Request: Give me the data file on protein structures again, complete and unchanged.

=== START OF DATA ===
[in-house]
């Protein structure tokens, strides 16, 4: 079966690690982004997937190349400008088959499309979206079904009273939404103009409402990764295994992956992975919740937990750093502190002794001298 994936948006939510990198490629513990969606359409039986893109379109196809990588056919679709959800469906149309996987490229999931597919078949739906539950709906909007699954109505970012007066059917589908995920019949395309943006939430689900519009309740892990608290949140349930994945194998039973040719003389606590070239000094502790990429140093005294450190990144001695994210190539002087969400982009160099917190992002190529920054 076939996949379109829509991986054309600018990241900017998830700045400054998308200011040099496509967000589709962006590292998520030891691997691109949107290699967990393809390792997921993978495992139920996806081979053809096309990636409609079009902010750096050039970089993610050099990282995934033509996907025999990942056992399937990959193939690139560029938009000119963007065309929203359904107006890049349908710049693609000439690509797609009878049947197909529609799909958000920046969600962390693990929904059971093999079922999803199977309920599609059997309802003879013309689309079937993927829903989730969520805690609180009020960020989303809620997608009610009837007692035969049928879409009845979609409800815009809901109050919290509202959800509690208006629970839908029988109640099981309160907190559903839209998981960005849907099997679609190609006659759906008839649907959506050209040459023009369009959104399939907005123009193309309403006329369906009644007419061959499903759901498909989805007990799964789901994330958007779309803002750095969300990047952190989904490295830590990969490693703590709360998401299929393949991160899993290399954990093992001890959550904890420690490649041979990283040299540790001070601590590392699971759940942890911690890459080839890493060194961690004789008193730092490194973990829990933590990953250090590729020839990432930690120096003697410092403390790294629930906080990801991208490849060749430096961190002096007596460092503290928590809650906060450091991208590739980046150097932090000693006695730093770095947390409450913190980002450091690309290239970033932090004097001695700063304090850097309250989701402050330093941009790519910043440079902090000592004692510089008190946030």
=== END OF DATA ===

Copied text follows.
[in-house]
């Protein structure tokens, strides 16, 4: 079966690690982004997937190349400008088959499309979206079904009273939404103009409402990764295994992956992975919740937990750093502190002794001298 994936948006939510990198490629513990969606359409039986893109379109196809990588056919679709959800469906149309996987490229999931597919078949739906539950709906909007699954109505970012007066059917589908995920019949395309943006939430689900519009309740892990608290949140349930994945194998039973040719003389606590070239000094502790990429140093005294450190990144001695994210190539002087969400982009160099917190992002190529920054 076939996949379109829509991986054309600018990241900017998830700045400054998308200011040099496509967000589709962006590292998520030891691997691109949107290699967990393809390792997921993978495992139920996806081979053809096309990636409609079009902010750096050039970089993610050099990282995934033509996907025999990942056992399937990959193939690139560029938009000119963007065309929203359904107006890049349908710049693609000439690509797609009878049947197909529609799909958000920046969600962390693990929904059971093999079922999803199977309920599609059997309802003879013309689309079937993927829903989730969520805690609180009020960020989303809620997608009610009837007692035969049928879409009845979609409800815009809901109050919290509202959800509690208006629970839908029988109640099981309160907190559903839209998981960005849907099997679609190609006659759906008839649907959506050209040459023009369009959104399939907005123009193309309403006329369906009644007419061959499903759901498909989805007990799964789901994330958007779309803002750095969300990047952190989904490295830590990969490693703590709360998401299929393949991160899993290399954990093992001890959550904890420690490649041979990283040299540790001070601590590392699971759940942890911690890459080839890493060194961690004789008193730092490194973990829990933590990953250090590729020839990432930690120096003697410092403390790294629930906080990801991208490849060749430096961190002096007596460092503290928590809650906060450091991208590739980046150097932090000693006695730093770095947390409450913190980002450091690309290239970033932090004097001695700063304090850097309250989701402050330093941009790519910043440079902090000592004692510089008190946030």